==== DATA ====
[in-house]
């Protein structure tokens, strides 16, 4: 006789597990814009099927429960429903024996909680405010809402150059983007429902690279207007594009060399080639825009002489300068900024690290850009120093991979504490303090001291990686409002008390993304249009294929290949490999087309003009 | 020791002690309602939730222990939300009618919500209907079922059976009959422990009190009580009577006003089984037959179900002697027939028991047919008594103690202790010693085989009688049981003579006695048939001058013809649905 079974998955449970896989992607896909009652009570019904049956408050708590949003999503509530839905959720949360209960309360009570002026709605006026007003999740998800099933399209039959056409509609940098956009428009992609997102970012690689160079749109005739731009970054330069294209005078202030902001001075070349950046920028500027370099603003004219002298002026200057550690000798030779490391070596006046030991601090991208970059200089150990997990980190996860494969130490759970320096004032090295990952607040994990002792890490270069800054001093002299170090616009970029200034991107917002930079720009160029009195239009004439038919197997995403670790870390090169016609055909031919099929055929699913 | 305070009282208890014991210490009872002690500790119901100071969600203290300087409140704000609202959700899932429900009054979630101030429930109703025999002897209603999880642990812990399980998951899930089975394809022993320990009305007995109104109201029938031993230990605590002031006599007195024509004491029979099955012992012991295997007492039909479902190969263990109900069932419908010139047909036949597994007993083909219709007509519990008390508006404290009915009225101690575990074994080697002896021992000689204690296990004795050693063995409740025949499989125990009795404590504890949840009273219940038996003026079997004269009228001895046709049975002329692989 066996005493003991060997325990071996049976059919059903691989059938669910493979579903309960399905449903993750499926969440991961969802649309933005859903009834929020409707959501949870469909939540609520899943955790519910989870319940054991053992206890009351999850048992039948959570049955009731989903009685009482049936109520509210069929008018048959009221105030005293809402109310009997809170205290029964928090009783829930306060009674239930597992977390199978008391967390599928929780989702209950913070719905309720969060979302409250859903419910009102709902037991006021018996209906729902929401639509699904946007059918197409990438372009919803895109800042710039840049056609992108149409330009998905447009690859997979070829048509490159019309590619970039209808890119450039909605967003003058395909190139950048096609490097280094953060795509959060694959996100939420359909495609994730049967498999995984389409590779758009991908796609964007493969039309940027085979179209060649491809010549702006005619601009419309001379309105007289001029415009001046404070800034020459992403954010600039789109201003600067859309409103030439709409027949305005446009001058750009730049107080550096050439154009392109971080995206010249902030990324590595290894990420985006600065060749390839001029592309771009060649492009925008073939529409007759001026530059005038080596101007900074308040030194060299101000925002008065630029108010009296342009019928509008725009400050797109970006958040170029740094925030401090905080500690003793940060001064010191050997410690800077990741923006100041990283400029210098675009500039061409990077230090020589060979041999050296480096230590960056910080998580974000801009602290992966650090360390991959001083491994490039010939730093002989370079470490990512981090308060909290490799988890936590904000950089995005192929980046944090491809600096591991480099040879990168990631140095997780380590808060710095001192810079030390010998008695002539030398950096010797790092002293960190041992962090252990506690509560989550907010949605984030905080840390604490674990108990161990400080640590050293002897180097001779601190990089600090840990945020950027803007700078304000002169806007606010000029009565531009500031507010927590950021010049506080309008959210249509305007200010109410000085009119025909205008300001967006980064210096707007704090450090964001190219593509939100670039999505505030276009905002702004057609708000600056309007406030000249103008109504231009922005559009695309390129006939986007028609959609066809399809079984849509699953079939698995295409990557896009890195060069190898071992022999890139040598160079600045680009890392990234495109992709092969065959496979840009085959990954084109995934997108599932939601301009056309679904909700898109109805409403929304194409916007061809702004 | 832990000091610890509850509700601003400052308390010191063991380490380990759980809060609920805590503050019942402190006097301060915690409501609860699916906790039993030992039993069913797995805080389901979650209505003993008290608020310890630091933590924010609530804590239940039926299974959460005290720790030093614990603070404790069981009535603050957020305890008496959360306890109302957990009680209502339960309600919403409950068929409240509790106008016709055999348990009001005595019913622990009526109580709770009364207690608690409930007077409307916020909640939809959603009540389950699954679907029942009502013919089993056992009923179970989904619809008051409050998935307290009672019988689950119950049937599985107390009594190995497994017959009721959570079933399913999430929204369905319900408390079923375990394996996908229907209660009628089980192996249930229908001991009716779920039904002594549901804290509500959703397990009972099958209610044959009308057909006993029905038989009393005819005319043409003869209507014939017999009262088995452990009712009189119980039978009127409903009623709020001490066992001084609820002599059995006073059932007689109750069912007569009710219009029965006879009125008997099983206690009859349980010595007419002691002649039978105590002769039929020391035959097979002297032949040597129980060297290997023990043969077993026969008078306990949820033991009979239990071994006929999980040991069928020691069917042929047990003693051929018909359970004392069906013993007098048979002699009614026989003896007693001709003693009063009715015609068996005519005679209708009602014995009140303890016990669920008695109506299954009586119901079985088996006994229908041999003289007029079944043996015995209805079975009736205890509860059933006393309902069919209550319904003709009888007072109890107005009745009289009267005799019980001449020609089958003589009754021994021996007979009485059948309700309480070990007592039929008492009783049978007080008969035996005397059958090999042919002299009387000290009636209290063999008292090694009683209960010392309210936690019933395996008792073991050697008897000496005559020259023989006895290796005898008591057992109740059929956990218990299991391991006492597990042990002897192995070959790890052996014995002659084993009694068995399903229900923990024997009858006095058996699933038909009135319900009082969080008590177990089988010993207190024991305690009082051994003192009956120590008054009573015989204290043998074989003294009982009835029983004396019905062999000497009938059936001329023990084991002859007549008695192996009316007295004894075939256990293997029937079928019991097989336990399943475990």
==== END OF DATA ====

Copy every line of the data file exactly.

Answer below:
[in-house]
């Protein structure tokens, strides 16, 4: 006789597990814009099927429960429903024996909680405010809402150059983007429902690279207007594009060399080639825009002489300068900024690290850009120093991979504490303090001291990686409002008390993304249009294929290949490999087309003009 | 020791002690309602939730222990939300009618919500209907079922059976009959422990009190009580009577006003089984037959179900002697027939028991047919008594103690202790010693085989009688049981003579006695048939001058013809649905 079974998955449970896989992607896909009652009570019904049956408050708590949003999503509530839905959720949360209960309360009570002026709605006026007003999740998800099933399209039959056409509609940098956009428009992609997102970012690689160079749109005739731009970054330069294209005078202030902001001075070349950046920028500027370099603003004219002298002026200057550690000798030779490391070596006046030991601090991208970059200089150990997990980190996860494969130490759970320096004032090295990952607040994990002792890490270069800054001093002299170090616009970029200034991107917002930079720009160029009195239009004439038919197997995403670790870390090169016609055909031919099929055929699913 | 305070009282208890014991210490009872002690500790119901100071969600203290300087409140704000609202959700899932429900009054979630101030429930109703025999002897209603999880642990812990399980998951899930089975394809022993320990009305007995109104109201029938031993230990605590002031006599007195024509004491029979099955012992012991295997007492039909479902190969263990109900069932419908010139047909036949597994007993083909219709007509519990008390508006404290009915009225101690575990074994080697002896021992000689204690296990004795050693063995409740025949499989125990009795404590504890949840009273219940038996003026079997004269009228001895046709049975002329692989 066996005493003991060997325990071996049976059919059903691989059938669910493979579903309960399905449903993750499926969440991961969802649309933005859903009834929020409707959501949870469909939540609520899943955790519910989870319940054991053992206890009351999850048992039948959570049955009731989903009685009482049936109520509210069929008018048959009221105030005293809402109310009997809170205290029964928090009783829930306060009674239930597992977390199978008391967390599928929780989702209950913070719905309720969060979302409250859903419910009102709902037991006021018996209906729902929401639509699904946007059918197409990438372009919803895109800042710039840049056609992108149409330009998905447009690859997979070829048509490159019309590619970039209808890119450039909605967003003058395909190139950048096609490097280094953060795509959060694959996100939420359909495609994730049967498999995984389409590779758009991908796609964007493969039309940027085979179209060649491809010549702006005619601009419309001379309105007289001029415009001046404070800034020459992403954010600039789109201003600067859309409103030439709409027949305005446009001058750009730049107080550096050439154009392109971080995206010249902030990324590595290894990420985006600065060749390839001029592309771009060649492009925008073939529409007759001026530059005038080596101007900074308040030194060299101000925002008065630029108010009296342009019928509008725009400050797109970006958040170029740094925030401090905080500690003793940060001064010191050997410690800077990741923006100041990283400029210098675009500039061409990077230090020589060979041999050296480096230590960056910080998580974000801009602290992966650090360390991959001083491994490039010939730093002989370079470490990512981090308060909290490799988890936590904000950089995005192929980046944090491809600096591991480099040879990168990631140095997780380590808060710095001192810079030390010998008695002539030398950096010797790092002293960190041992962090252990506690509560989550907010949605984030905080840390604490674990108990161990400080640590050293002897180097001779601190990089600090840990945020950027803007700078304000002169806007606010000029009565531009500031507010927590950021010049506080309008959210249509305007200010109410000085009119025909205008300001967006980064210096707007704090450090964001190219593509939100670039999505505030276009905002702004057609708000600056309007406030000249103008109504231009922005559009695309390129006939986007028609959609066809399809079984849509699953079939698995295409990557896009890195060069190898071992022999890139040598160079600045680009890392990234495109992709092969065959496979840009085959990954084109995934997108599932939601301009056309679904909700898109109805409403929304194409916007061809702004 | 832990000091610890509850509700601003400052308390010191063991380490380990759980809060609920805590503050019942402190006097301060915690409501609860699916906790039993030992039993069913797995805080389901979650209505003993008290608020310890630091933590924010609530804590239940039926299974959460005290720790030093614990603070404790069981009535603050957020305890008496959360306890109302957990009680209502339960309600919403409950068929409240509790106008016709055999348990009001005595019913622990009526109580709770009364207690608690409930007077409307916020909640939809959603009540389950699954679907029942009502013919089993056992009923179970989904619809008051409050998935307290009672019988689950119950049937599985107390009594190995497994017959009721959570079933399913999430929204369905319900408390079923375990394996996908229907209660009628089980192996249930229908001991009716779920039904002594549901804290509500959703397990009972099958209610044959009308057909006993029905038989009393005819005319043409003869209507014939017999009262088995452990009712009189119980039978009127409903009623709020001490066992001084609820002599059995006073059932007689109750069912007569009710219009029965006879009125008997099983206690009859349980010595007419002691002649039978105590002769039929020391035959097979002297032949040597129980060297290997023990043969077993026969008078306990949820033991009979239990071994006929999980040991069928020691069917042929047990003693051929018909359970004392069906013993007098048979002699009614026989003896007693001709003693009063009715015609068996005519005679209708009602014995009140303890016990669920008695109506299954009586119901079985088996006994229908041999003289007029079944043996015995209805079975009736205890509860059933006393309902069919209550319904003709009888007072109890107005009745009289009267005799019980001449020609089958003589009754021994021996007979009485059948309700309480070990007592039929008492009783049978007080008969035996005397059958090999042919002299009387000290009636209290063999008292090694009683209960010392309210936690019933395996008792073991050697008897000496005559020259023989006895290796005898008591057992109740059929956990218990299991391991006492597990042990002897192995070959790890052996014995002659084993009694068995399903229900923990024997009858006095058996699933038909009135319900009082969080008590177990089988010993207190024991305690009082051994003192009956120590008054009573015989204290043998074989003294009982009835029983004396019905062999000497009938059936001329023990084991002859007549008695192996009316007295004894075939256990293997029937079928019991097989336990399943475990």